19th of September, 2013
If it hadn’t been for the Epistle to the Hebrews, the very important link between Jesus and Melchizedek would have been missing. Incidentally, in Hebrews is where all but just two mentions of Melchizedek occur. Yet in the heat of “Melchizedek, Melchizedek,” Hebrews 5:11 dryly notes that there is a lot more to say about this Melchizedek.
If there is more to say, and it goes beyond the links of bread and wine and Jesus Christ, what tradition could supply such information?
For this reason I suspect more and more that, not only was the writer of Hebrews clearly not Paul, but he is also probably a Levite, even a priest. You see the emphasis of priesthood in that letter.
Now we know that the priests themselves had factions, and that many of these prided themselves on their ties back to the very beginning, as is the case also today. There is even a rumour going around that “Sadducees” was from “Zadok,” the priest in David’s time. (Clearly there was a long-overdue fusing of these two offices, à la Melchizedek. Remember, Moses only permitted the priest to get anointed and therefore be called Messiah—literally, “the anointed.” Then the prophet Samuel, whose mother was the first to say “Messiah” as a title, went and anointed kings when the Israelites asked for one. King-Priest, Melech-Zadok. Melchizedek.)
The tradition of Hebrews is significantly different from Paul’s. Paul doesn’t like discussing angels; Hebrews opens with two chapters of angelology. Clearly that tradition took angels very seriously, and where Paul shows the Pharisee insufficient in comparison to Jesus, the Hebrew shows angels insufficient in comparison to Jesus.
There is also a very interesting emphasis on the bare humanity of Jesus Christ, such that one very encouraging verse oft-quoted is “Though He was tempted in every way as we are, yet without sin,” and he even likes to dwell on the fact that Bible heroes had frailties like ourselves. In fact, Hebrews 11:1 is the easily-recognised as the truest definition of faith. —Not by might, not by power, but by the Spirit.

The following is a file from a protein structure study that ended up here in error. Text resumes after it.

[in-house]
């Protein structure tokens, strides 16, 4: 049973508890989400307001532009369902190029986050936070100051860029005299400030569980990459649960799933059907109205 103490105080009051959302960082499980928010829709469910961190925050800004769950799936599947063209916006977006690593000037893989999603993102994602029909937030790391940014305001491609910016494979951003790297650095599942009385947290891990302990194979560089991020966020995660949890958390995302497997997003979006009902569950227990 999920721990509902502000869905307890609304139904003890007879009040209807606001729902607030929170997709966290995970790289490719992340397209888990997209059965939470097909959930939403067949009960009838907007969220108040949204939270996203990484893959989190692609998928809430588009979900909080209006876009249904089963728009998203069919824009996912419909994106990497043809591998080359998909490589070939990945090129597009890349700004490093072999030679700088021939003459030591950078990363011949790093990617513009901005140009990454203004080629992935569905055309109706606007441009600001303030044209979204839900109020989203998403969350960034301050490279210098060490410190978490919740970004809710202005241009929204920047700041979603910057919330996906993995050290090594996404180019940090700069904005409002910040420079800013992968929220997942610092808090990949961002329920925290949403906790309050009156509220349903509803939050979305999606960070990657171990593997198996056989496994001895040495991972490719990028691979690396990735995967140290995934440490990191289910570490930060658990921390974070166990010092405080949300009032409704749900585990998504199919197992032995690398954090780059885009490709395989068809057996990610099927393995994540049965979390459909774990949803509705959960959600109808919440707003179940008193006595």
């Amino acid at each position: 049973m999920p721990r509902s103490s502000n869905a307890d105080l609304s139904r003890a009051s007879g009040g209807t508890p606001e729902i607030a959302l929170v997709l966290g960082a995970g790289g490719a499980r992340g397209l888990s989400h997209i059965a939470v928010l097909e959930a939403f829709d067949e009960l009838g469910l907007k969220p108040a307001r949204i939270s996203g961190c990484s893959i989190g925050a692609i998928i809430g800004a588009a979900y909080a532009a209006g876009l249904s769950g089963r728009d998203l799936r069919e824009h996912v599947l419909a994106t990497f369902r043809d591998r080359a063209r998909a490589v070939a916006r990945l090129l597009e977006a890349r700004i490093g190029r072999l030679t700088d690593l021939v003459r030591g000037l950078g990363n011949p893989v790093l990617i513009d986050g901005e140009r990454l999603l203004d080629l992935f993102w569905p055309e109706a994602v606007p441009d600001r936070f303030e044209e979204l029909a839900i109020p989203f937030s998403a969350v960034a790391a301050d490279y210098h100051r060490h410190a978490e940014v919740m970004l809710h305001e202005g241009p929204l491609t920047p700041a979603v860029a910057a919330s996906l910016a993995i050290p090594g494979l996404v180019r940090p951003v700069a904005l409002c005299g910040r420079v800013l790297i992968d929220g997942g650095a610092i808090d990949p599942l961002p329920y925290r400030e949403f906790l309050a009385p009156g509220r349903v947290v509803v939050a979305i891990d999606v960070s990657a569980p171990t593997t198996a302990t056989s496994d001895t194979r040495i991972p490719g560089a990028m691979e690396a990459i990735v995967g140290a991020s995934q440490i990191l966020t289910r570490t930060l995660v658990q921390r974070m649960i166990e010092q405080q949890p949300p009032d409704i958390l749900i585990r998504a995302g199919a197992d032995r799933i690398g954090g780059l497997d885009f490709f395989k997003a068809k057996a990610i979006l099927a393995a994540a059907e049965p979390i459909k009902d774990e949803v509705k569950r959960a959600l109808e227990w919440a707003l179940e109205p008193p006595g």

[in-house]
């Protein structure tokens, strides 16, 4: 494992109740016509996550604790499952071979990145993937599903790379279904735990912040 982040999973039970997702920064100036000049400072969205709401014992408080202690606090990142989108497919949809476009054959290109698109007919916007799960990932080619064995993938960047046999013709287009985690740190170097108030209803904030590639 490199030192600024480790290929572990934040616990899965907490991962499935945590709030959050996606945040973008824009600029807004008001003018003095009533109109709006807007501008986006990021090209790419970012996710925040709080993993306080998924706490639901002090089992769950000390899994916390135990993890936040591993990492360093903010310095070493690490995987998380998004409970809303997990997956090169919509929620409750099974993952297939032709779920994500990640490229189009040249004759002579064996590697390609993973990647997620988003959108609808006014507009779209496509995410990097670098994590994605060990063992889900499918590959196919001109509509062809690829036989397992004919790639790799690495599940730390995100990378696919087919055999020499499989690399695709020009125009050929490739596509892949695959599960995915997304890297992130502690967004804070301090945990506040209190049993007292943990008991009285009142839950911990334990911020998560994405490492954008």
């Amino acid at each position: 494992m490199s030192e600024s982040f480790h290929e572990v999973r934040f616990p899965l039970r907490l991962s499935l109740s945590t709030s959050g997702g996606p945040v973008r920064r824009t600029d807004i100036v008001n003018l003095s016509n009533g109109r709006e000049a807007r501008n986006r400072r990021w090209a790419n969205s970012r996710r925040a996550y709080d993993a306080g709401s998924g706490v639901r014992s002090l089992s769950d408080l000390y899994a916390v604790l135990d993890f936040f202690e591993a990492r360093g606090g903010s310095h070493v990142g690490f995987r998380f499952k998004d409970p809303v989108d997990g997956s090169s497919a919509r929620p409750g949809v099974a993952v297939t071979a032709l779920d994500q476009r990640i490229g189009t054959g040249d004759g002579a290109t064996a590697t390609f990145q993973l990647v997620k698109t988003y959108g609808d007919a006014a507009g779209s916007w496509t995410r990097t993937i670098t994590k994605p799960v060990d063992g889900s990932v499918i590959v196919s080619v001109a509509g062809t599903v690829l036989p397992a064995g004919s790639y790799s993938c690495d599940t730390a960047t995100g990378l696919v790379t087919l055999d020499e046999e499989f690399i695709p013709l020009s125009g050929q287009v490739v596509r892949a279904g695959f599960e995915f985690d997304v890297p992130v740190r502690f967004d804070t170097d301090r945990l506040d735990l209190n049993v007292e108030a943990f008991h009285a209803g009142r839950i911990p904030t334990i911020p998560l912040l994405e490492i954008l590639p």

That’s where you read that “in the days of His flesh, when He had offered up prayers and supplications, with vehement cries and tears to Him who was able to save Him from death, and was heard because of His godly fear, though He was a Son, yet He learned obedience by the things which He suffered. And having been perfected, He became the author of eternal salvation to all who obey Him.” In the days of His flesh, He was that humbled—to endure being ignored by God, and yet still obey. Watching the beginning of The Passion of the Christ changes. But with that perfect obedience—giving the ultimate obedience, even after being wrongfully condemned—He became the author of eternal salvation to all those who obey Him. (You should be glad He is not asking you for the same as He gave!)
Which brings me back to the beginning. What else was there to say about Melchizedek? He is certainly the shadiest and most-intriguing of the Gentile kings. The psalmist knew a lot more, because the eternity of Melchizedek’s dual-office is seemingly novel in there, but when you consider that Melchizedek knew to administer bread and wine as priest-king, the same Jesus administers, then Melchizedek would have to be of the eternal order of priests.
But what more?